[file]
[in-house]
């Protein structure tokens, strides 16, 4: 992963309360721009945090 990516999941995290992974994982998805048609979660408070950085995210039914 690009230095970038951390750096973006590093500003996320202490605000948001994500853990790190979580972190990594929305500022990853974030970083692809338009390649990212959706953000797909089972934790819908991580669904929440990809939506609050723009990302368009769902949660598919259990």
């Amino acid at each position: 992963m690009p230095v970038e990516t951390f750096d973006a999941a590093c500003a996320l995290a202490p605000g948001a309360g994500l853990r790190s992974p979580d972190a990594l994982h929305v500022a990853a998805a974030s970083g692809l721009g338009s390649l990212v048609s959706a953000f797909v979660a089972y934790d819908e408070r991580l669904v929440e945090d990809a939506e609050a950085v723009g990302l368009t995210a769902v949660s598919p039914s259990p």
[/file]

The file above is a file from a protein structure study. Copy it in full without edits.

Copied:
[in-house]
């Protein structure tokens, strides 16, 4: 992963309360721009945090 990516999941995290992974994982998805048609979660408070950085995210039914 690009230095970038951390750096973006590093500003996320202490605000948001994500853990790190979580972190990594929305500022990853974030970083692809338009390649990212959706953000797909089972934790819908991580669904929440990809939506609050723009990302368009769902949660598919259990």
């Amino acid at each position: 992963m690009p230095v970038e990516t951390f750096d973006a999941a590093c500003a996320l995290a202490p605000g948001a309360g994500l853990r790190s992974p979580d972190a990594l994982h929305v500022a990853a998805a974030s970083g692809l721009g338009s390649l990212v048609s959706a953000f797909v979660a089972y934790d819908e408070r991580l669904v929440e945090d990809a939506e609050a950085v723009g990302l368009t995210a769902v949660s598919p039914s259990p």